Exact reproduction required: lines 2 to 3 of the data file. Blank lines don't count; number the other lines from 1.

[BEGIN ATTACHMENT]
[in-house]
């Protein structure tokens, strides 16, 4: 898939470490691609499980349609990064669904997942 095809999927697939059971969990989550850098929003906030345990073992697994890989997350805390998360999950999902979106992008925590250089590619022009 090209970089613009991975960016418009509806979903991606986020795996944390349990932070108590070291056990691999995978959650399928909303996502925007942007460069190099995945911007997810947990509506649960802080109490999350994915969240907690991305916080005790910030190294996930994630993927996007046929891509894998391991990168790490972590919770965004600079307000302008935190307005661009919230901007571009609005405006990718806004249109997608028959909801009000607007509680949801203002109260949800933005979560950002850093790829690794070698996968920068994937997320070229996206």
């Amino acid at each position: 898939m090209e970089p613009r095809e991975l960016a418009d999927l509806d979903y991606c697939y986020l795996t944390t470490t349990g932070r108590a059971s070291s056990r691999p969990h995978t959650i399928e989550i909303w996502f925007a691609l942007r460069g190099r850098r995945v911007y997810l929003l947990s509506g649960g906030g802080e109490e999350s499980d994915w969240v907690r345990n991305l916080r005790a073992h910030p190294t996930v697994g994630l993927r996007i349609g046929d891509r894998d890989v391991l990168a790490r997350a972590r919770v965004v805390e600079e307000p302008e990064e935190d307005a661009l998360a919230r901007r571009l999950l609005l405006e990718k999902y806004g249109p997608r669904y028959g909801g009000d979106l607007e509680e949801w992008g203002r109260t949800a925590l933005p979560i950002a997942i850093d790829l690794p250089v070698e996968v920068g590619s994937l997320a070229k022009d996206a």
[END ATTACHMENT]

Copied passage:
């Protein structure tokens, strides 16, 4: 898939470490691609499980349609990064669904997942 095809999927697939059971969990989550850098929003906030345990073992697994890989997350805390998360999950999902979106992008925590250089590619022009 090209970089613009991975960016418009509806979903991606986020795996944390349990932070108590070291056990691999995978959650399928909303996502925007942007460069190099995945911007997810947990509506649960802080109490999350994915969240907690991305916080005790910030190294996930994630993927996007046929891509894998391991990168790490972590919770965004600079307000302008935190307005661009919230901007571009609005405006990718806004249109997608028959909801009000607007509680949801203002109260949800933005979560950002850093790829690794070698996968920068994937997320070229996206």
């Amino acid at each position: 898939m090209e970089p613009r095809e991975l960016a418009d999927l509806d979903y991606c697939y986020l795996t944390t470490t349990g932070r108590a059971s070291s056990r691999p969990h995978t959650i399928e989550i909303w996502f925007a691609l942007r460069g190099r850098r995945v911007y997810l929003l947990s509506g649960g906030g802080e109490e999350s499980d994915w969240v907690r345990n991305l916080r005790a073992h910030p190294t996930v697994g994630l993927r996007i349609g046929d891509r894998d890989v391991l990168a790490r997350a972590r919770v965004v805390e600079e307000p302008e990064e935190d307005a661009l998360a919230r901007r571009l999950l609005l405006e990718k999902y806004g249109p997608r669904y028959g909801g009000d979106l607007e509680e949801w992008g203002r109260t949800a925590l933005p979560i950002a997942i850093d790829l690794p250089v070698e996968v920068g590619s994937l997320a070229k022009d996206a």